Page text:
CMS Releases Bundled Payment Evaluation
The Centers for Medicare and Medicaid Services (CMS) released last week an evaluation of the Bundled Payments for Care Improvement (BPCI) program. The study, conducted by the Lewin Group, evaluated the performance of BPCI Models 2, 3, and 4, in the first year in which participants assumed financial risk. Overall, it found modest reductions in Medicare spending, some instances of reduced quality, and fewer instances of improved quality. Performance varied across the four models, with Model 2 showing the best results.
Under Model 2, all expenditures arising from an episode, including the inpatient stay in an acute care hospital plus the post-acute care and all related services, up to 90 days after hospital discharge are reconciled against a target price. Model 2 represented three-quarters of the episodes and half of the provider participants in BPCI. The study found that for Model 2 orthopedic surgery episodes, Medicare payments for the hospitalization and 90-days post-discharge were estimated to have declined more for episodes initiated at BPCI-participating hospitals than for episodes initiated at comparison hospitals. Most of the savings was attributed to reduced use of institutional post-acute care following the hospitalization. In addition, beneficiaries who received care at participating hospitals reported greater improvement in two mobility measures than beneficiaries from comparison hospitals. Among spinal surgery episodes, however, average Medicare payments increased more for the hospitalization and the 90-day post-discharge period for the BPCI beneficiaries than for a comparison population.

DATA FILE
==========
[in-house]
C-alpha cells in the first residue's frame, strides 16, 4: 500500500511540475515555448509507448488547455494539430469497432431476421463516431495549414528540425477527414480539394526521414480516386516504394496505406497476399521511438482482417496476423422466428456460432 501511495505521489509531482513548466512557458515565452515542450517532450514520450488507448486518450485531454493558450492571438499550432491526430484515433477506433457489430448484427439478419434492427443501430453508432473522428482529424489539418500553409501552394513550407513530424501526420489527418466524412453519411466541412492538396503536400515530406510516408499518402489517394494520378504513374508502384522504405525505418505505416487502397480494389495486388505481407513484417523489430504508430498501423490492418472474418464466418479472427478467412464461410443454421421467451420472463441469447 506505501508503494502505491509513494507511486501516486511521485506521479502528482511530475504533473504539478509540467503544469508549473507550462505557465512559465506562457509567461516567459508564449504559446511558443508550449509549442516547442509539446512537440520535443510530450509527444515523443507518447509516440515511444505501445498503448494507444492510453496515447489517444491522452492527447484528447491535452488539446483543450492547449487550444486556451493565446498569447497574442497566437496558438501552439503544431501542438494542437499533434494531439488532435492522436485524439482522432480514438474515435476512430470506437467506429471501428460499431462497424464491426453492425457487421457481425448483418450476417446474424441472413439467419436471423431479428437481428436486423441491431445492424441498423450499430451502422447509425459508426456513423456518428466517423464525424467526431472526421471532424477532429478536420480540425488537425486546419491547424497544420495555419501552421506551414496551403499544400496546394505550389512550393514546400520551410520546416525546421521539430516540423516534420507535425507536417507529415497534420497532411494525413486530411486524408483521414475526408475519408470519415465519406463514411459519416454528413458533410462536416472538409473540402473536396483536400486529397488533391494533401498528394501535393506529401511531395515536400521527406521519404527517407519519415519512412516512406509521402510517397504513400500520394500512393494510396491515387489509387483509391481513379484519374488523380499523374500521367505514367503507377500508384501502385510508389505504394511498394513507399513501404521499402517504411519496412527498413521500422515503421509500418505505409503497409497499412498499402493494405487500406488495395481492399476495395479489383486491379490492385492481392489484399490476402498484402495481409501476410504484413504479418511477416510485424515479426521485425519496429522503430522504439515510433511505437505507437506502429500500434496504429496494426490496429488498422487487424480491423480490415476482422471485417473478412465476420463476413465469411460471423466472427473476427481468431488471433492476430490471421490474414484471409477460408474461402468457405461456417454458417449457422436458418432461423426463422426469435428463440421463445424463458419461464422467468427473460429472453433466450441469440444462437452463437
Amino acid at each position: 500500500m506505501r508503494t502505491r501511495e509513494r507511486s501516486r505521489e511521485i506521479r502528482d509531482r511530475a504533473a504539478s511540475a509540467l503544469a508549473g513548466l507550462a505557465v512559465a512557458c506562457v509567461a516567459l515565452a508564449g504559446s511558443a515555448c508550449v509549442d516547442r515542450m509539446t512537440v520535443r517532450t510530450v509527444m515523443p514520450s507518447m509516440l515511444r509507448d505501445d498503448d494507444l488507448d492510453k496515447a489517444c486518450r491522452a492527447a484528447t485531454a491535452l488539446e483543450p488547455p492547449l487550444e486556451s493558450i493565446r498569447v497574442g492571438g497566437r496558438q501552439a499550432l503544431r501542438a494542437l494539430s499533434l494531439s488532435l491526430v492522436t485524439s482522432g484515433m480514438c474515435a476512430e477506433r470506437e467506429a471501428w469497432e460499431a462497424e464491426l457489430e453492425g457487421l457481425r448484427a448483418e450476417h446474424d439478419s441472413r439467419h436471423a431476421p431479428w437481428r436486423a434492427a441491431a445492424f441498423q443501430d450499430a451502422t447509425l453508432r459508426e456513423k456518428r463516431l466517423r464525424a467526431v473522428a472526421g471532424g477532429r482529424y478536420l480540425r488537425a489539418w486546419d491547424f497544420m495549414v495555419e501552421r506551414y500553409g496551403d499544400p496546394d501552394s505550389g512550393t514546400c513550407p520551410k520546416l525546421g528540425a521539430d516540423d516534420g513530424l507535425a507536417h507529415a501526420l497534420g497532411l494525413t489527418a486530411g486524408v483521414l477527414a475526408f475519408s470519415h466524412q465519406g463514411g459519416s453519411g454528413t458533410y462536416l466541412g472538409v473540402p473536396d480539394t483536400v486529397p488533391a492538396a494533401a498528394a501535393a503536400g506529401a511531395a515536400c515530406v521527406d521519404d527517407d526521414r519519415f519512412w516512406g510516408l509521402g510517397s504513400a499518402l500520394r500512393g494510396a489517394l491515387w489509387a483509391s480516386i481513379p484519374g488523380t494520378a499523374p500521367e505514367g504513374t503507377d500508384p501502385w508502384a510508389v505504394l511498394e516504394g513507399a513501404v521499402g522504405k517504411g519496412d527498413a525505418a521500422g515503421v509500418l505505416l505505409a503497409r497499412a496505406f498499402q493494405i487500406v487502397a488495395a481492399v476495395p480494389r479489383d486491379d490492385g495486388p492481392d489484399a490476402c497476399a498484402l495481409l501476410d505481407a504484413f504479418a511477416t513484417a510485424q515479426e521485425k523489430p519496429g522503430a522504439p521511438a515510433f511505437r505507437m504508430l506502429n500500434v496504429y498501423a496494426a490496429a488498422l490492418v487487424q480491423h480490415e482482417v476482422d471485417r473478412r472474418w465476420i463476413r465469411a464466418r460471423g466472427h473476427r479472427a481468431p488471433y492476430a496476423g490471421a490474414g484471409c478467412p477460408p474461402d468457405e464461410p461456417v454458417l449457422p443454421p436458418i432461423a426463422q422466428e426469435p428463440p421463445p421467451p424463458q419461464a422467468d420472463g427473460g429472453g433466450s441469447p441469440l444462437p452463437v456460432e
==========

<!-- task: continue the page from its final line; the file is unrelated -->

Model 3 similarly involves retrospectively reconciling expenditures associated with an episode against a target price, but the episode begins after hospital discharge with the initiation of post-acute care services. Model 3 bundles resulted in reductions in standardized skilled nursing facility (SNF) payments and SNF days for SNF-initiated BPCI episodes across almost all clinical episode groups. However, unlike Model 2, it did not drive statistically significant declines in total episode payments. Model 3 bundles generally maintained or improved quality, except in three instances where quality declined relative to the comparison group.
In Model 4, payments are made prospectively rather than reconciled retrospectively. The episode encompasses all services furnished by the hospital, physicians, and other practitioners during the inpatient stay and any readmissions. This model experienced the lowest participation of the four BPCI models. Orthopedic surgery and cardiovascular surgery accounted for 81 percent of all Model 4 episodes. For the orthopedic surgery episodes, there were no statistically significant relative changes in Medicare payments, quality, or utilization. In the cardiovascular surgery episodes, payments and utilization increased, and certain functional outcomes declined, relative to the comparison.
The authors of the study cautioned that the short timespan covered by the analysis and the small sample sizes limit the ability to generalize from these results. With growing participation over time, the ability to discern and validate changes in payment and/or quality will grow.
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